(6) In the models of indirect subsidy, government purchased in bulk, thereby could get grains at cheaper prices. Now, too, the government can procure in bulk and sell goods through the ration shops. Only, the price will not be Rs 1 per kg. It will be Rs 10 or Rs 15 or whatever it is.

Now what could be the advantages?

The ration shop guys won't loot this and sell elsewhere at a higher price, because no one will pay any higher price than what is being charged. You can only arbitrage on subsidised goods, like the Tamil Nadu rice in Kerala market.

The ration shop fellow will have to be nicer to the public, because if he isn't, the folks will buy from a private shop. The price difference will be marginal. If the ration shop fellow is not nice, he may not have a job, because the shop will eventually be closed for want of customers.

People will not accept third rate, rotten grains because for that rate (Rs. 10/15, they can get decent rice elsewhere too). Now, they are forced to accept inedible junk, because they won't get them so cheap anywhere else.

Market shock can be best handled by few govt. run shops which will ensure that there is always a correctly priced alternative.

If the prices still increase for essential goods which were earlier indirectly subsidised, the government will have to take a look at whether direct cash transfer subsidy amount should be increased, and whether they can fund the increase.

I see enormous advantages in this model. This is certainly worth a try - even if it has been introduced by a Congress govt. for cynical political gains.


  1. Well said, Badri. Especially on Ration shop, the shop keeper won't provide remaining balance from what we purchase. Say, if my balance is Rs.5/- and he return me a detergent or some products rather than the exact money. Who knows, he may get some commission if he sell those products which is not related to govt stocks.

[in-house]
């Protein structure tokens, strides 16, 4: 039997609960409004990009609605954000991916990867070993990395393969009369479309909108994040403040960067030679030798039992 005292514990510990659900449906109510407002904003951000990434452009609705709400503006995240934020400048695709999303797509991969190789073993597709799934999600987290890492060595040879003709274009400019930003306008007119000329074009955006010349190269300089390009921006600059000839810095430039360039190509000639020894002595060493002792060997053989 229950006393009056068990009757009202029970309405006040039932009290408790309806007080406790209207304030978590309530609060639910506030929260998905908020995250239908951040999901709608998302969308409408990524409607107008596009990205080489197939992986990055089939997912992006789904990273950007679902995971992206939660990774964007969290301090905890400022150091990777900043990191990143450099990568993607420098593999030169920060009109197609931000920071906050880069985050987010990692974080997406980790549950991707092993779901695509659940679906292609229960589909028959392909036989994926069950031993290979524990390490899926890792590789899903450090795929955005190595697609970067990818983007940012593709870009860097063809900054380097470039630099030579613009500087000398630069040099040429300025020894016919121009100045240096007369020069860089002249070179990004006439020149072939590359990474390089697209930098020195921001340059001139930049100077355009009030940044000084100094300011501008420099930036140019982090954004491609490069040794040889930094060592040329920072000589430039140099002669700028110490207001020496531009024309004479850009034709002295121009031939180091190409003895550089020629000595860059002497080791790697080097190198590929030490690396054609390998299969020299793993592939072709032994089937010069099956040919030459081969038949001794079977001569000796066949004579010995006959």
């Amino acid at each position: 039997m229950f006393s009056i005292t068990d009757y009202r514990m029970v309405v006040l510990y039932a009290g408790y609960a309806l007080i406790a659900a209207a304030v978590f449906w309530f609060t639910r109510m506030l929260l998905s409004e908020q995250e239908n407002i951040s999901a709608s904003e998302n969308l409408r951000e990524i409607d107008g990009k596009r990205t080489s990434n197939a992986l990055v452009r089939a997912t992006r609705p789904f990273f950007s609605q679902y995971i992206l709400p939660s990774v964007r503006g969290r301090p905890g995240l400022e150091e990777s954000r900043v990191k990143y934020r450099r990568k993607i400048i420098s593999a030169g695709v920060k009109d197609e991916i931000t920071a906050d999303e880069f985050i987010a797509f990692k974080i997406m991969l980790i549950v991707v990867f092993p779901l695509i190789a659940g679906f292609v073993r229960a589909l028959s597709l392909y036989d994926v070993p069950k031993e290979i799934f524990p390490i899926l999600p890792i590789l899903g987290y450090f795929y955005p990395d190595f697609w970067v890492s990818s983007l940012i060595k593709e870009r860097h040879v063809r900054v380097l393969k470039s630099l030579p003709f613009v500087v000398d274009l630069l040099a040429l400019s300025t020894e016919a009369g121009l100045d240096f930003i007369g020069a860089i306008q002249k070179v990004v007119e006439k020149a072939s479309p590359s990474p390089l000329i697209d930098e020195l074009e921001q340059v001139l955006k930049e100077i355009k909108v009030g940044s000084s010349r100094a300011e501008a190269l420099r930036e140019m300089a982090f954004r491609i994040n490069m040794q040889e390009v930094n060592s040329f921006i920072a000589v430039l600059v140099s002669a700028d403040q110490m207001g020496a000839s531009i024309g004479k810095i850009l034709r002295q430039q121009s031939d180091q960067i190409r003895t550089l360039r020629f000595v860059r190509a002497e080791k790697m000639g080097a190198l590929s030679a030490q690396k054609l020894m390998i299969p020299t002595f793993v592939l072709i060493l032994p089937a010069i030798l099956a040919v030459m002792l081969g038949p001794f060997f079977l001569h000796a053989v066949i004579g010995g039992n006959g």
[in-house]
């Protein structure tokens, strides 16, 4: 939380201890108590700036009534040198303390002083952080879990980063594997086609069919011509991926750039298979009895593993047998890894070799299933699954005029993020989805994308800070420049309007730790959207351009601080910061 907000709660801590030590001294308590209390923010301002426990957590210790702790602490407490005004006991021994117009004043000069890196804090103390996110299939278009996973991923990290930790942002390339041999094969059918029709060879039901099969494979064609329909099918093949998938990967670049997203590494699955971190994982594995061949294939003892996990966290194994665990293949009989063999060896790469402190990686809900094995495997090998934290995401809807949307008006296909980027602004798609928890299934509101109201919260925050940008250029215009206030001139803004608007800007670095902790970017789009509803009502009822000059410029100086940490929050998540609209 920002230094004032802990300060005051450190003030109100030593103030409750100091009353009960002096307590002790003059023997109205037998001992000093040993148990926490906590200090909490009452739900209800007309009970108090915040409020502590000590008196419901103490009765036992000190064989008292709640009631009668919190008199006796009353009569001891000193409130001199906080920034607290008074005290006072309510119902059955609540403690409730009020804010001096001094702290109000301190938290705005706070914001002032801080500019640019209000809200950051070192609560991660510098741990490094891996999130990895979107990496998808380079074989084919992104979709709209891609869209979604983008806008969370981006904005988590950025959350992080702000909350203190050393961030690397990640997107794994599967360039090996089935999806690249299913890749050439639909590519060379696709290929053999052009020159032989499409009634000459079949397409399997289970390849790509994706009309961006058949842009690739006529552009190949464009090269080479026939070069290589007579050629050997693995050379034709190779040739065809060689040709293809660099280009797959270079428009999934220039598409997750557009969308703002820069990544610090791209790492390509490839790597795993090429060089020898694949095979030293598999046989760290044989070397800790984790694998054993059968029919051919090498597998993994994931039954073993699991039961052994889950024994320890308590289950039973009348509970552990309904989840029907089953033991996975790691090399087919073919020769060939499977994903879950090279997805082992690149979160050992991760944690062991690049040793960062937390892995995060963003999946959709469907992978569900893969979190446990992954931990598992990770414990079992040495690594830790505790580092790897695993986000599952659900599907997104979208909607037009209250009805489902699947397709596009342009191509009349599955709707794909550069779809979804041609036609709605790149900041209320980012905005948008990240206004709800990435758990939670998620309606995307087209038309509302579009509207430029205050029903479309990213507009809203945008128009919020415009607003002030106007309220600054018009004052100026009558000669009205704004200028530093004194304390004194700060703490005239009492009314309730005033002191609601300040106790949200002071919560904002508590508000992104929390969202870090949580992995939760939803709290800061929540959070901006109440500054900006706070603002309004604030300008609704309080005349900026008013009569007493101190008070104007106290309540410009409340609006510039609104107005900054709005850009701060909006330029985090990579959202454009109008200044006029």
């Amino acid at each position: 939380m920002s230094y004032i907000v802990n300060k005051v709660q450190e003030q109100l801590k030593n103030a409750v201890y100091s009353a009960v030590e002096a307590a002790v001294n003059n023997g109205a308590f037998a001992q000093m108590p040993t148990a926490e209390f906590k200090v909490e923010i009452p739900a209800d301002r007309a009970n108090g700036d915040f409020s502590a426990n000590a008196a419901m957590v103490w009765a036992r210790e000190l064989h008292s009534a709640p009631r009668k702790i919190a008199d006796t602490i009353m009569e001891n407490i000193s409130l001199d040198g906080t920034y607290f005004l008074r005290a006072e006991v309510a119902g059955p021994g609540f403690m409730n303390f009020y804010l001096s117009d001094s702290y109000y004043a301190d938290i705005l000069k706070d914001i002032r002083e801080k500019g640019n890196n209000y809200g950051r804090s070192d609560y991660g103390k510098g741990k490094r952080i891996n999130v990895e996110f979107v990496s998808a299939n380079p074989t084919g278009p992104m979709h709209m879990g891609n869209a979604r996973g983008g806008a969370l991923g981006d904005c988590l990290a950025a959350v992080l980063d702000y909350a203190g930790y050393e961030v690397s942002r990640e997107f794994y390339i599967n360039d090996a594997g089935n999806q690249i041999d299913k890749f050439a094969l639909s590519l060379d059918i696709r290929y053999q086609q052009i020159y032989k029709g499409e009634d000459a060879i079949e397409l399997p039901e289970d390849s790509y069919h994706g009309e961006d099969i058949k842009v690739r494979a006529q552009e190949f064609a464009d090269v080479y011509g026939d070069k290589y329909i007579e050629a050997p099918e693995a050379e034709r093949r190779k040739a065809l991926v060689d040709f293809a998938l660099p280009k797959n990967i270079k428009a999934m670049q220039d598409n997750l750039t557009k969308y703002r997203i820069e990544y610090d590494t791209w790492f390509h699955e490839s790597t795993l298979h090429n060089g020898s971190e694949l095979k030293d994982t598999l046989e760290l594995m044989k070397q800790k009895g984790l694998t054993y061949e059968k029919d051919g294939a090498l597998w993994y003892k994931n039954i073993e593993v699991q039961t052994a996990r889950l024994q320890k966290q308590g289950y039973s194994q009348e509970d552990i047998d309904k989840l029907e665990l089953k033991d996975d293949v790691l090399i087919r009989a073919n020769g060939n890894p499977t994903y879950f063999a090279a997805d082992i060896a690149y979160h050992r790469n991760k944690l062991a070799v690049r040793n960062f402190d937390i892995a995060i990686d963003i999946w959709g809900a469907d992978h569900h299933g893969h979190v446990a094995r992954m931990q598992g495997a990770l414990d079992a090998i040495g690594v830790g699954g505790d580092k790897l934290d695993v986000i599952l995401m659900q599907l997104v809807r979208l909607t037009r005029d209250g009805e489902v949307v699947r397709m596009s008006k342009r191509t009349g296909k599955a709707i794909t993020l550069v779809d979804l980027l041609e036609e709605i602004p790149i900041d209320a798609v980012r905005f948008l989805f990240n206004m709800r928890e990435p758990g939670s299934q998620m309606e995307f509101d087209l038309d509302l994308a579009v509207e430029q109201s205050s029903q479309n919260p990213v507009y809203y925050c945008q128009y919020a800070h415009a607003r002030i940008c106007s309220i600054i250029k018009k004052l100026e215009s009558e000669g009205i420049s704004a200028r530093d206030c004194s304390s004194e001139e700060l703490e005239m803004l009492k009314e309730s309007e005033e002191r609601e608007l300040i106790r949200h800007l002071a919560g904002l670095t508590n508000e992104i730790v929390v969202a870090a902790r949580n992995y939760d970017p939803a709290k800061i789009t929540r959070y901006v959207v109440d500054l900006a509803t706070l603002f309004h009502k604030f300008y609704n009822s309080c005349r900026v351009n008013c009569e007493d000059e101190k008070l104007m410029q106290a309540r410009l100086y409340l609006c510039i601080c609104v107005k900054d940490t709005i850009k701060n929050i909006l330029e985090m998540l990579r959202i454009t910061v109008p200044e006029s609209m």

2. Badri, Very good thinking, not sure the current government will follow any of the suggestion.

    If people are getting free money, what's the motivation for them to work? This process will bring the next level of people to change their attitude to bring them back to level-0, so that they will also get thieir pie.

    How their kids are motivated to educate and work? Is there any expectation set here, which will motivate them to improve the standard of living?


    1. The 'free' money given is not sufficient to live a happy life. It is given to keep them off hunger and malnutrition. The only way out of poverty for them is to educate their kids and look for gainful employment including self employment. This value must be taught in the schools.

      The subsidy or direct cash has no strings attached, from what I can read. One could consider the Brazil model of conditional cash transfer, linked to children's education, certain basic healthcare initiatives etc.

  3. Badri,

    Is the Direct Transfer Amount is linked/indexed to inflation ?. What i grains bought for Rs. 100/- about 10 years back, can we buy the same quantity/quality for Rs.100/- today also ?.

    I think that this Direct Transfer is a ploy by Government to reduce the fiscal deficit. As inflation grows, government won't increase direct transfer amount or it will increase only marginally (will not indexed to inflation). The poor will suffer.

    For eg. You should also be knowing that the scholarships offered by state governments and their criteria must be atleast 15/20 years old. Scholarship criteria is almost like Rs.12,000/- annual income which was set long long ago. So i don't think this direct transfer will work for the benefit of poor.


    1. It is just proposed now. I am sure there will have to be indexation linked to inflation. At the same time, there should be clear procedures for withdrawing the cash under certain circumstances. It should not become an entitlement forever. That will put a huge burden on the rest of the people.

      I am unclear how you can say this will not help the poor - just based on the argument on inflation, not knowing how government will deal with this aspect.

  4. In USA, the welfare (food stamps) are now given in the form of Debit cards and people can use in any shops and super market for food and necessary household items but not anything they like as the system tracks for what it is used and where. They had problems initially as I read once a lady used the card in 'Hawaii'. But now they have tightened the system as people cannot use for other than it is originally intended.I totally understand in India we don't have infrastructure to do these kind of things.